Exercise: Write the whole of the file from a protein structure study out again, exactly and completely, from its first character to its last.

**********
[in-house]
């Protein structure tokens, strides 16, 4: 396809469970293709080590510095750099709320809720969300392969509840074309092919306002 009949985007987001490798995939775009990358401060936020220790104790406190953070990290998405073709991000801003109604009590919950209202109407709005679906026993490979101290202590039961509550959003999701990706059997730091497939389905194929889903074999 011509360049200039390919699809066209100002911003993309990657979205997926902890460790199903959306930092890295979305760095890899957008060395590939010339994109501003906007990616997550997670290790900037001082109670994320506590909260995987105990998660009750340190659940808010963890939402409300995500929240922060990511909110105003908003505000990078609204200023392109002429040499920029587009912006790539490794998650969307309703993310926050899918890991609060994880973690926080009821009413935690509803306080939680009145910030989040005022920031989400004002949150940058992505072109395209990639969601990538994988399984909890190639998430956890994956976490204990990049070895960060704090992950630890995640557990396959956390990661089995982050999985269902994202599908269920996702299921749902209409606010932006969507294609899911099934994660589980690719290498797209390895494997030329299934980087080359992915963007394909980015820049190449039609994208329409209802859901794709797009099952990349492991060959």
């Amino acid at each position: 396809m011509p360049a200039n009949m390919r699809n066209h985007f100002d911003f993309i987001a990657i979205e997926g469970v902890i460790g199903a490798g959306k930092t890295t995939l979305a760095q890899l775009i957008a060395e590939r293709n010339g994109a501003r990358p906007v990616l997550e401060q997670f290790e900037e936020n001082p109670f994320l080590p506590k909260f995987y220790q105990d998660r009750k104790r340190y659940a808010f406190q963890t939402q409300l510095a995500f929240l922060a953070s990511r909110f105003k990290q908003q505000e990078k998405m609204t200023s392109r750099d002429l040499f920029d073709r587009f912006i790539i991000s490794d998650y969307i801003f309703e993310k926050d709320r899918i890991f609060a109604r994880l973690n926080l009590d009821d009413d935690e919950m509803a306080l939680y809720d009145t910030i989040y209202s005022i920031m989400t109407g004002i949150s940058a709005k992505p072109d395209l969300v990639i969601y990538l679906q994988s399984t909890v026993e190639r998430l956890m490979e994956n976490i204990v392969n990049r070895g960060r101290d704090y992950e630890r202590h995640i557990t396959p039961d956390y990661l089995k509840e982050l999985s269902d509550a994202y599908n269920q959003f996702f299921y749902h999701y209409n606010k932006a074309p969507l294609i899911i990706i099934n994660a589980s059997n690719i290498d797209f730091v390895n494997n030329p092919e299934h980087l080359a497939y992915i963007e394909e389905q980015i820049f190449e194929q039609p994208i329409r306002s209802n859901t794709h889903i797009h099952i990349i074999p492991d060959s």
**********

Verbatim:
[in-house]
């Protein structure tokens, strides 16, 4: 396809469970293709080590510095750099709320809720969300392969509840074309092919306002 009949985007987001490798995939775009990358401060936020220790104790406190953070990290998405073709991000801003109604009590919950209202109407709005679906026993490979101290202590039961509550959003999701990706059997730091497939389905194929889903074999 011509360049200039390919699809066209100002911003993309990657979205997926902890460790199903959306930092890295979305760095890899957008060395590939010339994109501003906007990616997550997670290790900037001082109670994320506590909260995987105990998660009750340190659940808010963890939402409300995500929240922060990511909110105003908003505000990078609204200023392109002429040499920029587009912006790539490794998650969307309703993310926050899918890991609060994880973690926080009821009413935690509803306080939680009145910030989040005022920031989400004002949150940058992505072109395209990639969601990538994988399984909890190639998430956890994956976490204990990049070895960060704090992950630890995640557990396959956390990661089995982050999985269902994202599908269920996702299921749902209409606010932006969507294609899911099934994660589980690719290498797209390895494997030329299934980087080359992915963007394909980015820049190449039609994208329409209802859901794709797009099952990349492991060959």
């Amino acid at each position: 396809m011509p360049a200039n009949m390919r699809n066209h985007f100002d911003f993309i987001a990657i979205e997926g469970v902890i460790g199903a490798g959306k930092t890295t995939l979305a760095q890899l775009i957008a060395e590939r293709n010339g994109a501003r990358p906007v990616l997550e401060q997670f290790e900037e936020n001082p109670f994320l080590p506590k909260f995987y220790q105990d998660r009750k104790r340190y659940a808010f406190q963890t939402q409300l510095a995500f929240l922060a953070s990511r909110f105003k990290q908003q505000e990078k998405m609204t200023s392109r750099d002429l040499f920029d073709r587009f912006i790539i991000s490794d998650y969307i801003f309703e993310k926050d709320r899918i890991f609060a109604r994880l973690n926080l009590d009821d009413d935690e919950m509803a306080l939680y809720d009145t910030i989040y209202s005022i920031m989400t109407g004002i949150s940058a709005k992505p072109d395209l969300v990639i969601y990538l679906q994988s399984t909890v026993e190639r998430l956890m490979e994956n976490i204990v392969n990049r070895g960060r101290d704090y992950e630890r202590h995640i557990t396959p039961d956390y990661l089995k509840e982050l999985s269902d509550a994202y599908n269920q959003f996702f299921y749902h999701y209409n606010k932006a074309p969507l294609i899911i990706i099934n994660a589980s059997n690719i290498d797209f730091v390895n494997n030329p092919e299934h980087l080359a497939y992915i963007e394909e389905q980015i820049f190449e194929q039609p994208i329409r306002s209802n859901t794709h889903i797009h099952i990349i074999p492991d060959s």